GM-CSF With or Without Vaccine Therapy After Combination Chemotherapy and Rituximab as First-Line Therapy in Treating Patients With Stage II, Stage III, or Stage IV Diffuse Large B-Cell Lymphoma

2014-08-27 03:44:48 | BioPortfolio


RATIONALE: Drugs used in chemotherapy, such as cyclophosphamide, doxorubicin, vincristine, and prednisone, work in different ways to stop the growth of cancer cells, either by killing the cells or by stopping them from dividing. Monoclonal antibodies, such as rituximab, can block cancer growth in different ways. Some block the ability of cancer cells to grow and spread. Others find cancer cells and help kill them or carry cancer-killing substances to them. Colony-stimulating factors, such as GM-CSF, may increase the number of immune cells found in bone marrow or peripheral blood and may help the immune system recover from the side effects of chemotherapy. Vaccines made from a person's cancer cells may help the body build an effective immune response to kill cancer cells. It is not yet known whether giving GM-CSF together with vaccine therapy is more effective than giving GM-CSF together with a placebo when given after combination chemotherapy and rituximab in treating diffuse large B-cell lymphoma.

PURPOSE: This randomized phase III trial is studying GM-CSF and vaccine therapy to see how well they work compared to GM-CSF and placebo when given after combination chemotherapy and rituximab as first-line therapy in treating patients with stage II, stage III, or stage IV diffuse large B-cell lymphoma.




- Compare the 3-year disease-free survival of patients with high-intermediate- or high-risk bulky stage II or stage III or IV diffuse large B-cell lymphoma treated with sargramostim (GM-CSF) with or without autologous immunoglobulin idiotype-KLH conjugate vaccine (FavId®) after combination chemotherapy comprising cyclophosphamide, doxorubicin, vincristine, prednisone, and rituximab (CHOP-R).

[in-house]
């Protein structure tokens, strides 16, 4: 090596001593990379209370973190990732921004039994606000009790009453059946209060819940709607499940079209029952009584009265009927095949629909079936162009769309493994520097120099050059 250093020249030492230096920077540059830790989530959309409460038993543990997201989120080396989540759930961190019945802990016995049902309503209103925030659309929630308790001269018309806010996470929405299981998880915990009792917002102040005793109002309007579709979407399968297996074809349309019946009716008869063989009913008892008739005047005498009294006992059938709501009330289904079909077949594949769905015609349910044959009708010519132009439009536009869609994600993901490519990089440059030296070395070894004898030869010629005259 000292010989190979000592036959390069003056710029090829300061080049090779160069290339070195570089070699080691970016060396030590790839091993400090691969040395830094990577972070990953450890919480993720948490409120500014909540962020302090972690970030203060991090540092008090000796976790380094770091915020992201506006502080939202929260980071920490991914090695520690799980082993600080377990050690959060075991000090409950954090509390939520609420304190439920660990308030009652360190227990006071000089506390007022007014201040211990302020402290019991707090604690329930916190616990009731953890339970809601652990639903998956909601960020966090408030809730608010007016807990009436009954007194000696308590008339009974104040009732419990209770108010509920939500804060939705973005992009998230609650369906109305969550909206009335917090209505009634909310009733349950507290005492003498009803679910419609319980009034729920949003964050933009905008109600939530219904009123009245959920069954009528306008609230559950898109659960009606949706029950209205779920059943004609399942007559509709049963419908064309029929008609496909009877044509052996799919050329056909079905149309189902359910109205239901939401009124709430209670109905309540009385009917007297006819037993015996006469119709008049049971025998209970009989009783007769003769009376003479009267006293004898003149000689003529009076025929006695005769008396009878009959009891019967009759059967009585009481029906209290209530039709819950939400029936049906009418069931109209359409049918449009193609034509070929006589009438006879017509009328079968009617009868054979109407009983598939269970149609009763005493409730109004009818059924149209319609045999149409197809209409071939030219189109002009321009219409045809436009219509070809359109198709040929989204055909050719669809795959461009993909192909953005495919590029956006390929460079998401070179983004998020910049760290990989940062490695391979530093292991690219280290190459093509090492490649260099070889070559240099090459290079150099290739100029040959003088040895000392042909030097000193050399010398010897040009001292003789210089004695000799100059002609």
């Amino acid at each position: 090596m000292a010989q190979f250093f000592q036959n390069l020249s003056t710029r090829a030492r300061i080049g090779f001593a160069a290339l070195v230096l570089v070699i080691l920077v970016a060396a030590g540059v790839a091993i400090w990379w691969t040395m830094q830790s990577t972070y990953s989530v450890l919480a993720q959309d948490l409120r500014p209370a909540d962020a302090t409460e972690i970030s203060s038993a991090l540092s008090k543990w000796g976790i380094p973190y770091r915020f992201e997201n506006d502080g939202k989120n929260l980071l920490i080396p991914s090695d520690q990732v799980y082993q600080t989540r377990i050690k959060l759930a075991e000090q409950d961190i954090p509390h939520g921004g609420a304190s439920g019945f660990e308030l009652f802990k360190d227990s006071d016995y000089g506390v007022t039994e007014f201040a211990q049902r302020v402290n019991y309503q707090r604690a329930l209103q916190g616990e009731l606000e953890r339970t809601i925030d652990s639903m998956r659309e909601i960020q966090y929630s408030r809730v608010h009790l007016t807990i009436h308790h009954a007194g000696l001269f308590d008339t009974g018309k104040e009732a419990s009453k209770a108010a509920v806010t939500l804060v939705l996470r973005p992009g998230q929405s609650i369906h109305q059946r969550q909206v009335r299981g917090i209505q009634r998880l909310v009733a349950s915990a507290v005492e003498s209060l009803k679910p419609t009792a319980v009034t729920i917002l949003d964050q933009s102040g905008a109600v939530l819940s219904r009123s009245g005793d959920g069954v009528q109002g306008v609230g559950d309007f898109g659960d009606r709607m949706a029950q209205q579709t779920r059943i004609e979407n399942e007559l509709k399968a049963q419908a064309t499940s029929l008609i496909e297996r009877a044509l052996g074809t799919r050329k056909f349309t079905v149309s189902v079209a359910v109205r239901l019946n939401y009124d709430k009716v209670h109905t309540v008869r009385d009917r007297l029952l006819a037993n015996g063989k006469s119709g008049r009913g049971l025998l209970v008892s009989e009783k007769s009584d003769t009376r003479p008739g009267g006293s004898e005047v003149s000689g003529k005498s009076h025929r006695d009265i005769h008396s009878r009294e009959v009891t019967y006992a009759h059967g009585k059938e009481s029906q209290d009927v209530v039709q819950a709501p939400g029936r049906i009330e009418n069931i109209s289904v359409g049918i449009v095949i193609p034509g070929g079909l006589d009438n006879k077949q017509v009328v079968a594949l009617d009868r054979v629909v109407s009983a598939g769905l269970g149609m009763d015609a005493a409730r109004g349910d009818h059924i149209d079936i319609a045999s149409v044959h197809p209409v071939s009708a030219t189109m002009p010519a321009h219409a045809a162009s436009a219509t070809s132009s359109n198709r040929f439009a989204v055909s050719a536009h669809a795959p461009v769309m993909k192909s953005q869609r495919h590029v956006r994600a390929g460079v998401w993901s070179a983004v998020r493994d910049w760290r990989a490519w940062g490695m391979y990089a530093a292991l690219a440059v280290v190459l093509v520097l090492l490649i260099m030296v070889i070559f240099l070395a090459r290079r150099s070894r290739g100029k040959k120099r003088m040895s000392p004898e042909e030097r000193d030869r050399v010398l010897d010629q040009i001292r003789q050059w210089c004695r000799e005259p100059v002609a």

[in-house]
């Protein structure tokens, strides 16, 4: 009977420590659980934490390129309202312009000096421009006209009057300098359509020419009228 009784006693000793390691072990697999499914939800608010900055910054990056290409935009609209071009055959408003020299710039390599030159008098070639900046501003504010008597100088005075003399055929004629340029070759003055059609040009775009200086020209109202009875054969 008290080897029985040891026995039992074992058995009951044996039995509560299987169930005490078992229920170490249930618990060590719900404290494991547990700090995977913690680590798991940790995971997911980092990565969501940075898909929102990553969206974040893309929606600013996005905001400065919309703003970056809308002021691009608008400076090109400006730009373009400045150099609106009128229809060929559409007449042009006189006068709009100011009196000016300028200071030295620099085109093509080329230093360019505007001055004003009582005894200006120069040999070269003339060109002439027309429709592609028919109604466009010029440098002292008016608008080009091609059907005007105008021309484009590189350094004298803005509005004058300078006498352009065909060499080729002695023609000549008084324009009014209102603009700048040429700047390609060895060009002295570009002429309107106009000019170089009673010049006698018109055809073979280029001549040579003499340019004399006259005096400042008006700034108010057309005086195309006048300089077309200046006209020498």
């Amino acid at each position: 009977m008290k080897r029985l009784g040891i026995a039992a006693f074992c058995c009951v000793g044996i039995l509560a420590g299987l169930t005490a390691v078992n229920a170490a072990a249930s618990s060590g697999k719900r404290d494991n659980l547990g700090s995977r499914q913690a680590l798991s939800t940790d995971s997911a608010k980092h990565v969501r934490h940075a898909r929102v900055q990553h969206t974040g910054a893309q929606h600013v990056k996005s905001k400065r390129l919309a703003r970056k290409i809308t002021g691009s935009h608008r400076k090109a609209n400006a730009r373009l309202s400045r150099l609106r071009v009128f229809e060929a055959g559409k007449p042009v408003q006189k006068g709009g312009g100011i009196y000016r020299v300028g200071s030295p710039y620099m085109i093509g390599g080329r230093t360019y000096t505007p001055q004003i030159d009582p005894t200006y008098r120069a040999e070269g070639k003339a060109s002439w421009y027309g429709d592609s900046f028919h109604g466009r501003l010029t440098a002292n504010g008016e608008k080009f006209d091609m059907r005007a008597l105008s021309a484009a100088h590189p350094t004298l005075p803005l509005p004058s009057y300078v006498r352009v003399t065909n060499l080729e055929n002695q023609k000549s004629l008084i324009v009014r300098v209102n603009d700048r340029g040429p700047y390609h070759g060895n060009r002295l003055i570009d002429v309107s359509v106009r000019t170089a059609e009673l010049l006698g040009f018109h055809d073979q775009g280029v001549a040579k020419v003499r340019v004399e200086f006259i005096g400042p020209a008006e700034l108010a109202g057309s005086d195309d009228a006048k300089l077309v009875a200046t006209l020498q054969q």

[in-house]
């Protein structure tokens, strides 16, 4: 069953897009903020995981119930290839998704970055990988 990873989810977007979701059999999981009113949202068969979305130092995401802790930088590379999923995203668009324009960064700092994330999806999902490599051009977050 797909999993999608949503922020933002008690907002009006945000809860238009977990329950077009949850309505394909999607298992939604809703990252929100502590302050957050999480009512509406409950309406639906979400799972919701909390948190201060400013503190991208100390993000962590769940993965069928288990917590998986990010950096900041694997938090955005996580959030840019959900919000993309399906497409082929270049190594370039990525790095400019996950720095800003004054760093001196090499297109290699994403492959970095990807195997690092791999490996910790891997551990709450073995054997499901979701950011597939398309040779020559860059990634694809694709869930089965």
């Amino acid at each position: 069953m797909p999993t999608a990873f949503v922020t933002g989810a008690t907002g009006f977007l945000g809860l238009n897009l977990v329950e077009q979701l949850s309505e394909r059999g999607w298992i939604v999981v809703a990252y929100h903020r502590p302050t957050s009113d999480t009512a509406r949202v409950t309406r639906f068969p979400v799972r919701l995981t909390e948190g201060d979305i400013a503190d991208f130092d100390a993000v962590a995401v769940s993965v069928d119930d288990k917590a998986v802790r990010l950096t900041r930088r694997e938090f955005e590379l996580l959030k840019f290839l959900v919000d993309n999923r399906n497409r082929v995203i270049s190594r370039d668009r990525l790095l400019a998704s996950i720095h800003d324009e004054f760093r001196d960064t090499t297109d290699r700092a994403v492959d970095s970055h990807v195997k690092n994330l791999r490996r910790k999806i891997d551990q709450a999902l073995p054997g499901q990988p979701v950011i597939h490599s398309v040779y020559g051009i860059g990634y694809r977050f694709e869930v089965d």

- Compare the 2-year disease-free survival, duration of response, time to progression, overall survival, and safety in patients treated with these regimens.

- Estimate the rate of immune reactivity to FavId®.

OUTLINE: This is a randomized, double-blind, placebo-controlled study. Patients are stratified according to risk score (3 [high-intermediate] vs 4 or 5 [high]).

- Chemotherapy: Patients receive cyclophosphamide IV, doxorubicin hydrochloride IV, vincristine IV, and rituximab IV on day 1 and oral prednisone on days 1-5. Treatment repeats every 21 days for up to 8 courses in the absence of disease progression or unacceptable toxicity.

- Sargramostim (GM-CSF) with or without autologous immunoglobulin idiotype-KLH conjugate vaccine (FavId®): Patients achieving complete remission (CR) or unconfirmed CR after chemotherapy and who have FavId® available are randomized to 1 of 2 treatment arms.

- Arm I: Patients receive FavId® vaccine subcutaneously (SC) on day 1. Patients also receive sargramostim (GM-CSF) SC on days 1-4.

- Arm II: Patients receive placebo SC on day 1 and GM-CSF SC as in arm I. In both arms, treatment repeats once a month for 6 months and then once every 2 months for 24 months (18 total vaccinations) in the absence of disease progression or unacceptable toxicity.

After completion of study treatment, patients are followed periodically for up to 2 years.

PROJECTED ACCRUAL: A total of 480 patients will be accrued for this study.

Study Design

Allocation: Randomized, Control: Placebo Control, Masking: Double-Blind, Primary Purpose: Treatment




autologous immunoglobulin idiotype-KLH conjugate vaccine, cyclophosphamide, doxorubicin hydrochloride, prednisone, rituximab, sargramostim, vincristine, Intervention/procedure, antibody therapy, biological therapy, chemotherapy, colony-stimulating factor


Tower Cancer Research Foundation
Beverly Hills
United States




National Cancer Institute (NCI)

Results (where available)

View Results


Published on BioPortfolio: 2014-08-27T03:44:48-0400

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